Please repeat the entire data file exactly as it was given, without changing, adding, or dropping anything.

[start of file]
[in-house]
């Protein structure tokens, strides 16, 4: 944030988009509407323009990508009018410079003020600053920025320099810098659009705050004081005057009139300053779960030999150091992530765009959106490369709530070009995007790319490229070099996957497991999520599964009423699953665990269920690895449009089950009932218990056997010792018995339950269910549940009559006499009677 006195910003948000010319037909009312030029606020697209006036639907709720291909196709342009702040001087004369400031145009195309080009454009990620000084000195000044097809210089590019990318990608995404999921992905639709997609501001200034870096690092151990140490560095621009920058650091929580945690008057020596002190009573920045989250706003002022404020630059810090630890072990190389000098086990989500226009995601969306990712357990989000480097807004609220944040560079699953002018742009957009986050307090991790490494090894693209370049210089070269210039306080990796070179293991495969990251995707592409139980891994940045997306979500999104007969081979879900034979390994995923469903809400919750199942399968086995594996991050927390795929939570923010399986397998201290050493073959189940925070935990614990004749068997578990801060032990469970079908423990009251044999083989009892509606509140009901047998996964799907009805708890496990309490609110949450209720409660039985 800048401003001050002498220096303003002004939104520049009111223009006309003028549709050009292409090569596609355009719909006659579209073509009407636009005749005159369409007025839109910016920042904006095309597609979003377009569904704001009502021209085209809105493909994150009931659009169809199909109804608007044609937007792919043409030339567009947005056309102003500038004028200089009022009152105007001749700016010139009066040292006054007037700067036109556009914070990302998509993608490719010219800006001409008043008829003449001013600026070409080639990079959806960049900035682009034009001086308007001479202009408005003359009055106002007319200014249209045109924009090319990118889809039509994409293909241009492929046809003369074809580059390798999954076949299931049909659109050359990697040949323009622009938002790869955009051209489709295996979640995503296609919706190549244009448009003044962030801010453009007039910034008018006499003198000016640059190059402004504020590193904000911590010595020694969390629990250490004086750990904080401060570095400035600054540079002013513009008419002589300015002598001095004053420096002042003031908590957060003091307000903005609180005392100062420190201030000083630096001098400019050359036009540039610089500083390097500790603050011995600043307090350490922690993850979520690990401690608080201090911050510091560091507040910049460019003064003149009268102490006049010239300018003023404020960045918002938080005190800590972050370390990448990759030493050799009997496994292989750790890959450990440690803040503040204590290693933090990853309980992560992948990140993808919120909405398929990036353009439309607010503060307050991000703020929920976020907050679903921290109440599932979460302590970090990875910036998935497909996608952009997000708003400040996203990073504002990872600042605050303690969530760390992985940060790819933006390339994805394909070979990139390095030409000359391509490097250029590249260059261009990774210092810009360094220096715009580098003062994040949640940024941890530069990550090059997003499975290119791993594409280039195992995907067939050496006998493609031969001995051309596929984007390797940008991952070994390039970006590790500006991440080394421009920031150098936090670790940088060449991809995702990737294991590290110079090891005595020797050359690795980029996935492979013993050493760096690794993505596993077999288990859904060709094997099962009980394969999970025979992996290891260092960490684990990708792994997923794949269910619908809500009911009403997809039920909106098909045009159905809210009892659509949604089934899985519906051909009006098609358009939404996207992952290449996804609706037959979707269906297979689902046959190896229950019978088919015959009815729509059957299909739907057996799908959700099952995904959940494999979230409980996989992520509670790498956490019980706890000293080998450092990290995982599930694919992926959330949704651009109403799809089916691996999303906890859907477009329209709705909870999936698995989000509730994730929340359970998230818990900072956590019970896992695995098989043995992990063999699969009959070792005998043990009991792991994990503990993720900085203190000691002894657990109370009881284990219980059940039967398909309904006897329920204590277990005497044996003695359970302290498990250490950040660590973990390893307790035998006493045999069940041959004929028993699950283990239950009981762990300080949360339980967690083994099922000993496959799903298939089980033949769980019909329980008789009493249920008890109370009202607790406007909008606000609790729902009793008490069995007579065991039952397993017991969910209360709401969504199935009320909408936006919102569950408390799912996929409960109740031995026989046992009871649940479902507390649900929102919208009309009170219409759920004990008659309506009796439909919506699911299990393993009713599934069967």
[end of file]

[in-house]
């Protein structure tokens, strides 16, 4: 944030988009509407323009990508009018410079003020600053920025320099810098659009705050004081005057009139300053779960030999150091992530765009959106490369709530070009995007790319490229070099996957497991999520599964009423699953665990269920690895449009089950009932218990056997010792018995339950269910549940009559006499009677 006195910003948000010319037909009312030029606020697209006036639907709720291909196709342009702040001087004369400031145009195309080009454009990620000084000195000044097809210089590019990318990608995404999921992905639709997609501001200034870096690092151990140490560095621009920058650091929580945690008057020596002190009573920045989250706003002022404020630059810090630890072990190389000098086990989500226009995601969306990712357990989000480097807004609220944040560079699953002018742009957009986050307090991790490494090894693209370049210089070269210039306080990796070179293991495969990251995707592409139980891994940045997306979500999104007969081979879900034979390994995923469903809400919750199942399968086995594996991050927390795929939570923010399986397998201290050493073959189940925070935990614990004749068997578990801060032990469970079908423990009251044999083989009892509606509140009901047998996964799907009805708890496990309490609110949450209720409660039985 800048401003001050002498220096303003002004939104520049009111223009006309003028549709050009292409090569596609355009719909006659579209073509009407636009005749005159369409007025839109910016920042904006095309597609979003377009569904704001009502021209085209809105493909994150009931659009169809199909109804608007044609937007792919043409030339567009947005056309102003500038004028200089009022009152105007001749700016010139009066040292006054007037700067036109556009914070990302998509993608490719010219800006001409008043008829003449001013600026070409080639990079959806960049900035682009034009001086308007001479202009408005003359009055106002007319200014249209045109924009090319990118889809039509994409293909241009492929046809003369074809580059390798999954076949299931049909659109050359990697040949323009622009938002790869955009051209489709295996979640995503296609919706190549244009448009003044962030801010453009007039910034008018006499003198000016640059190059402004504020590193904000911590010595020694969390629990250490004086750990904080401060570095400035600054540079002013513009008419002589300015002598001095004053420096002042003031908590957060003091307000903005609180005392100062420190201030000083630096001098400019050359036009540039610089500083390097500790603050011995600043307090350490922690993850979520690990401690608080201090911050510091560091507040910049460019003064003149009268102490006049010239300018003023404020960045918002938080005190800590972050370390990448990759030493050799009997496994292989750790890959450990440690803040503040204590290693933090990853309980992560992948990140993808919120909405398929990036353009439309607010503060307050991000703020929920976020907050679903921290109440599932979460302590970090990875910036998935497909996608952009997000708003400040996203990073504002990872600042605050303690969530760390992985940060790819933006390339994805394909070979990139390095030409000359391509490097250029590249260059261009990774210092810009360094220096715009580098003062994040949640940024941890530069990550090059997003499975290119791993594409280039195992995907067939050496006998493609031969001995051309596929984007390797940008991952070994390039970006590790500006991440080394421009920031150098936090670790940088060449991809995702990737294991590290110079090891005595020797050359690795980029996935492979013993050493760096690794993505596993077999288990859904060709094997099962009980394969999970025979992996290891260092960490684990990708792994997923794949269910619908809500009911009403997809039920909106098909045009159905809210009892659509949604089934899985519906051909009006098609358009939404996207992952290449996804609706037959979707269906297979689902046959190896229950019978088919015959009815729509059957299909739907057996799908959700099952995904959940494999979230409980996989992520509670790498956490019980706890000293080998450092990290995982599930694919992926959330949704651009109403799809089916691996999303906890859907477009329209709705909870999936698995989000509730994730929340359970998230818990900072956590019970896992695995098989043995992990063999699969009959070792005998043990009991792991994990503990993720900085203190000691002894657990109370009881284990219980059940039967398909309904006897329920204590277990005497044996003695359970302290498990250490950040660590973990390893307790035998006493045999069940041959004929028993699950283990239950009981762990300080949360339980967690083994099922000993496959799903298939089980033949769980019909329980008789009493249920008890109370009202607790406007909008606000609790729902009793008490069995007579065991039952397993017991969910209360709401969504199935009320909408936006919102569950408390799912996929409960109740031995026989046992009871649940479902507390649900929102919208009309009170219409759920004990008659309506009796439909919506699911299990393993009713599934069967």